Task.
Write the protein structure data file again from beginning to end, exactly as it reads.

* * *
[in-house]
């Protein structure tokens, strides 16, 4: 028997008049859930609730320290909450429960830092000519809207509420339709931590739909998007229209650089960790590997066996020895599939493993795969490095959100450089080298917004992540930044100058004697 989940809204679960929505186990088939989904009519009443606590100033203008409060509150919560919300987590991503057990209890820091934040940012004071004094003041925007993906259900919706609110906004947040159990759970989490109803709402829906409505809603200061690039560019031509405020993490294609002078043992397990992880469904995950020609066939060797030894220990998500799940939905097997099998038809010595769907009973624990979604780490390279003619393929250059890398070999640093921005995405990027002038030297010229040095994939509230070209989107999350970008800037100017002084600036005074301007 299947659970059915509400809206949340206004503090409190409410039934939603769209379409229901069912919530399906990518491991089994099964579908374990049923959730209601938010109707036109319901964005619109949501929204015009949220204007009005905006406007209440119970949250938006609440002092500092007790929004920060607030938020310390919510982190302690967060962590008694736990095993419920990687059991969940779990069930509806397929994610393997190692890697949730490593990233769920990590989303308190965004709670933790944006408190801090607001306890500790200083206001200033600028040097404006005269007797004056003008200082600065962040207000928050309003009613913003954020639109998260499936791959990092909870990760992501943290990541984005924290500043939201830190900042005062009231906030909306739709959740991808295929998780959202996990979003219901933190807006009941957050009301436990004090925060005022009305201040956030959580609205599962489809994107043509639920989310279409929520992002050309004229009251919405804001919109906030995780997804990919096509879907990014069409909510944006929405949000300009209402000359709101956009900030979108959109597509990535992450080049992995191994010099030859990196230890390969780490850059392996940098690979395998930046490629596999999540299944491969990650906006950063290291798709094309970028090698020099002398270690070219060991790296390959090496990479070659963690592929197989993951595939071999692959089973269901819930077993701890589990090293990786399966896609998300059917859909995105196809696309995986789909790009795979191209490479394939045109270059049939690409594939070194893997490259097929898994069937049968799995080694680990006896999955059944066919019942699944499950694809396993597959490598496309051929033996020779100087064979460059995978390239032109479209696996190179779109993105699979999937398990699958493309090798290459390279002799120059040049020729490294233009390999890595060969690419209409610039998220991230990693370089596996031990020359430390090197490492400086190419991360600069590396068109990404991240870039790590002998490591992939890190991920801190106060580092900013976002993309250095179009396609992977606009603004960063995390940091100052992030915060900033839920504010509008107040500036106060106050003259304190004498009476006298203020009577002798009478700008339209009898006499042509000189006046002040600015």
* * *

[in-house]
């Protein structure tokens, strides 16, 4: 028997008049859930609730320290909450429960830092000519809207509420339709931590739909998007229209650089960790590997066996020895599939493993795969490095959100450089080298917004992540930044100058004697 989940809204679960929505186990088939989904009519009443606590100033203008409060509150919560919300987590991503057990209890820091934040940012004071004094003041925007993906259900919706609110906004947040159990759970989490109803709402829906409505809603200061690039560019031509405020993490294609002078043992397990992880469904995950020609066939060797030894220990998500799940939905097997099998038809010595769907009973624990979604780490390279003619393929250059890398070999640093921005995405990027002038030297010229040095994939509230070209989107999350970008800037100017002084600036005074301007 299947659970059915509400809206949340206004503090409190409410039934939603769209379409229901069912919530399906990518491991089994099964579908374990049923959730209601938010109707036109319901964005619109949501929204015009949220204007009005905006406007209440119970949250938006609440002092500092007790929004920060607030938020310390919510982190302690967060962590008694736990095993419920990687059991969940779990069930509806397929994610393997190692890697949730490593990233769920990590989303308190965004709670933790944006408190801090607001306890500790200083206001200033600028040097404006005269007797004056003008200082600065962040207000928050309003009613913003954020639109998260499936791959990092909870990760992501943290990541984005924290500043939201830190900042005062009231906030909306739709959740991808295929998780959202996990979003219901933190807006009941957050009301436990004090925060005022009305201040956030959580609205599962489809994107043509639920989310279409929520992002050309004229009251919405804001919109906030995780997804990919096509879907990014069409909510944006929405949000300009209402000359709101956009900030979108959109597509990535992450080049992995191994010099030859990196230890390969780490850059392996940098690979395998930046490629596999999540299944491969990650906006950063290291798709094309970028090698020099002398270690070219060991790296390959090496990479070659963690592929197989993951595939071999692959089973269901819930077993701890589990090293990786399966896609998300059917859909995105196809696309995986789909790009795979191209490479394939045109270059049939690409594939070194893997490259097929898994069937049968799995080694680990006896999955059944066919019942699944499950694809396993597959490598496309051929033996020779100087064979460059995978390239032109479209696996190179779109993105699979999937398990699958493309090798290459390279002799120059040049020729490294233009390999890595060969690419209409610039998220991230990693370089596996031990020359430390090197490492400086190419991360600069590396068109990404991240870039790590002998490591992939890190991920801190106060580092900013976002993309250095179009396609992977606009603004960063995390940091100052992030915060900033839920504010509008107040500036106060106050003259304190004498009476006298203020009577002798009478700008339209009898006499042509000189006046002040600015």